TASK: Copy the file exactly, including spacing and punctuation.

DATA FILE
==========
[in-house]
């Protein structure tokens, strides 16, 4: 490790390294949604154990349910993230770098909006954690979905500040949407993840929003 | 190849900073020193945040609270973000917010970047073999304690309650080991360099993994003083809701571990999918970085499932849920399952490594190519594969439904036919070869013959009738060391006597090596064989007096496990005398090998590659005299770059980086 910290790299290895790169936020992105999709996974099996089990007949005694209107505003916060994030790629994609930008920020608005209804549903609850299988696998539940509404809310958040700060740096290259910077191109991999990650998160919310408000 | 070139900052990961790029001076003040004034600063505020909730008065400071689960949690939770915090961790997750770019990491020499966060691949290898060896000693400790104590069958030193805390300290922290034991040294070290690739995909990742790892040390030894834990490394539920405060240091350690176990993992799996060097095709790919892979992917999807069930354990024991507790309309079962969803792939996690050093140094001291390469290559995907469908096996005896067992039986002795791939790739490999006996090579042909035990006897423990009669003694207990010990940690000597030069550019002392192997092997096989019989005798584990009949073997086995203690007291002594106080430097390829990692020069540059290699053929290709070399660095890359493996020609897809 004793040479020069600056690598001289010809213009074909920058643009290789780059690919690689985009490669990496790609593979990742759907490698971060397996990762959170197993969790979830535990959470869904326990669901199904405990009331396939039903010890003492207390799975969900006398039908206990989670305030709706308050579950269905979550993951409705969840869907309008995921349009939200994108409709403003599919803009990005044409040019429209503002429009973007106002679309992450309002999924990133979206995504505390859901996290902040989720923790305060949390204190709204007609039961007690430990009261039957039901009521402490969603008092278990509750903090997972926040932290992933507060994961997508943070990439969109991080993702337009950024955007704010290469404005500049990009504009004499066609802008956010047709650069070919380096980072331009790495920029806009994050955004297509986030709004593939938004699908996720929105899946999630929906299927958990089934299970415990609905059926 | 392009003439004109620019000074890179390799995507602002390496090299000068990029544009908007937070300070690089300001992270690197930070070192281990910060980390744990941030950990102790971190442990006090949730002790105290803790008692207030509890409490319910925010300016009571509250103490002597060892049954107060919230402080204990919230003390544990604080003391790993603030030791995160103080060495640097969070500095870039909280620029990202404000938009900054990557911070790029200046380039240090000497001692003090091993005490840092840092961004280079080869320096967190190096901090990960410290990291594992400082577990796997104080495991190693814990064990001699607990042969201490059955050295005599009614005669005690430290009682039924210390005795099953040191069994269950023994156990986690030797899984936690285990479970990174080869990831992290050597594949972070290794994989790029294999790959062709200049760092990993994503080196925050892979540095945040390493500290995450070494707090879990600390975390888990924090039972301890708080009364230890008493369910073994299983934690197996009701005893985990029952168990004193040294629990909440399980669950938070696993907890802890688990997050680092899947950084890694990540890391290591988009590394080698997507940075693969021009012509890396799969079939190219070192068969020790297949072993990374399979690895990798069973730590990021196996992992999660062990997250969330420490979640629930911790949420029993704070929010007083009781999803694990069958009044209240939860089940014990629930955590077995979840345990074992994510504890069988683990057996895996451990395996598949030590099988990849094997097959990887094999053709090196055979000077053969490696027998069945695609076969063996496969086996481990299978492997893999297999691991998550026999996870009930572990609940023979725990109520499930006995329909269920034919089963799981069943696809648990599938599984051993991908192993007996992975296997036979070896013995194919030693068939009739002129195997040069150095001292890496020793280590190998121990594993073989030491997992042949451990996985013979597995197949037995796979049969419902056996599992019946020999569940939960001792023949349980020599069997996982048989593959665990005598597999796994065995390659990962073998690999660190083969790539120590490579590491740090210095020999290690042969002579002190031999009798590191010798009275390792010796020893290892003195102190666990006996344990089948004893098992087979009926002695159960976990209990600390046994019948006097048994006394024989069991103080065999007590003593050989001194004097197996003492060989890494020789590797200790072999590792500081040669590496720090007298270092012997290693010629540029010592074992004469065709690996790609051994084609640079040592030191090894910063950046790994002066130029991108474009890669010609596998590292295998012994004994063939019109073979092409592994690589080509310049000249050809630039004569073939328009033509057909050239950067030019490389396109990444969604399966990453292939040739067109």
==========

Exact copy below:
[in-house]
């Protein structure tokens, strides 16, 4: 490790390294949604154990349910993230770098909006954690979905500040949407993840929003 | 190849900073020193945040609270973000917010970047073999304690309650080991360099993994003083809701571990999918970085499932849920399952490594190519594969439904036919070869013959009738060391006597090596064989007096496990005398090998590659005299770059980086 910290790299290895790169936020992105999709996974099996089990007949005694209107505003916060994030790629994609930008920020608005209804549903609850299988696998539940509404809310958040700060740096290259910077191109991999990650998160919310408000 | 070139900052990961790029001076003040004034600063505020909730008065400071689960949690939770915090961790997750770019990491020499966060691949290898060896000693400790104590069958030193805390300290922290034991040294070290690739995909990742790892040390030894834990490394539920405060240091350690176990993992799996060097095709790919892979992917999807069930354990024991507790309309079962969803792939996690050093140094001291390469290559995907469908096996005896067992039986002795791939790739490999006996090579042909035990006897423990009669003694207990010990940690000597030069550019002392192997092997096989019989005798584990009949073997086995203690007291002594106080430097390829990692020069540059290699053929290709070399660095890359493996020609897809 004793040479020069600056690598001289010809213009074909920058643009290789780059690919690689985009490669990496790609593979990742759907490698971060397996990762959170197993969790979830535990959470869904326990669901199904405990009331396939039903010890003492207390799975969900006398039908206990989670305030709706308050579950269905979550993951409705969840869907309008995921349009939200994108409709403003599919803009990005044409040019429209503002429009973007106002679309992450309002999924990133979206995504505390859901996290902040989720923790305060949390204190709204007609039961007690430990009261039957039901009521402490969603008092278990509750903090997972926040932290992933507060994961997508943070990439969109991080993702337009950024955007704010290469404005500049990009504009004499066609802008956010047709650069070919380096980072331009790495920029806009994050955004297509986030709004593939938004699908996720929105899946999630929906299927958990089934299970415990609905059926 | 392009003439004109620019000074890179390799995507602002390496090299000068990029544009908007937070300070690089300001992270690197930070070192281990910060980390744990941030950990102790971190442990006090949730002790105290803790008692207030509890409490319910925010300016009571509250103490002597060892049954107060919230402080204990919230003390544990604080003391790993603030030791995160103080060495640097969070500095870039909280620029990202404000938009900054990557911070790029200046380039240090000497001692003090091993005490840092840092961004280079080869320096967190190096901090990960410290990291594992400082577990796997104080495991190693814990064990001699607990042969201490059955050295005599009614005669005690430290009682039924210390005795099953040191069994269950023994156990986690030797899984936690285990479970990174080869990831992290050597594949972070290794994989790029294999790959062709200049760092990993994503080196925050892979540095945040390493500290995450070494707090879990600390975390888990924090039972301890708080009364230890008493369910073994299983934690197996009701005893985990029952168990004193040294629990909440399980669950938070696993907890802890688990997050680092899947950084890694990540890391290591988009590394080698997507940075693969021009012509890396799969079939190219070192068969020790297949072993990374399979690895990798069973730590990021196996992992999660062990997250969330420490979640629930911790949420029993704070929010007083009781999803694990069958009044209240939860089940014990629930955590077995979840345990074992994510504890069988683990057996895996451990395996598949030590099988990849094997097959990887094999053709090196055979000077053969490696027998069945695609076969063996496969086996481990299978492997893999297999691991998550026999996870009930572990609940023979725990109520499930006995329909269920034919089963799981069943696809648990599938599984051993991908192993007996992975296997036979070896013995194919030693068939009739002129195997040069150095001292890496020793280590190998121990594993073989030491997992042949451990996985013979597995197949037995796979049969419902056996599992019946020999569940939960001792023949349980020599069997996982048989593959665990005598597999796994065995390659990962073998690999660190083969790539120590490579590491740090210095020999290690042969002579002190031999009798590191010798009275390792010796020893290892003195102190666990006996344990089948004893098992087979009926002695159960976990209990600390046994019948006097048994006394024989069991103080065999007590003593050989001194004097197996003492060989890494020789590797200790072999590792500081040669590496720090007298270092012997290693010629540029010592074992004469065709690996790609051994084609640079040592030191090894910063950046790994002066130029991108474009890669010609596998590292295998012994004994063939019109073979092409592994690589080509310049000249050809630039004569073939328009033509057909050239950067030019490389396109990444969604399966990453292939040739067109």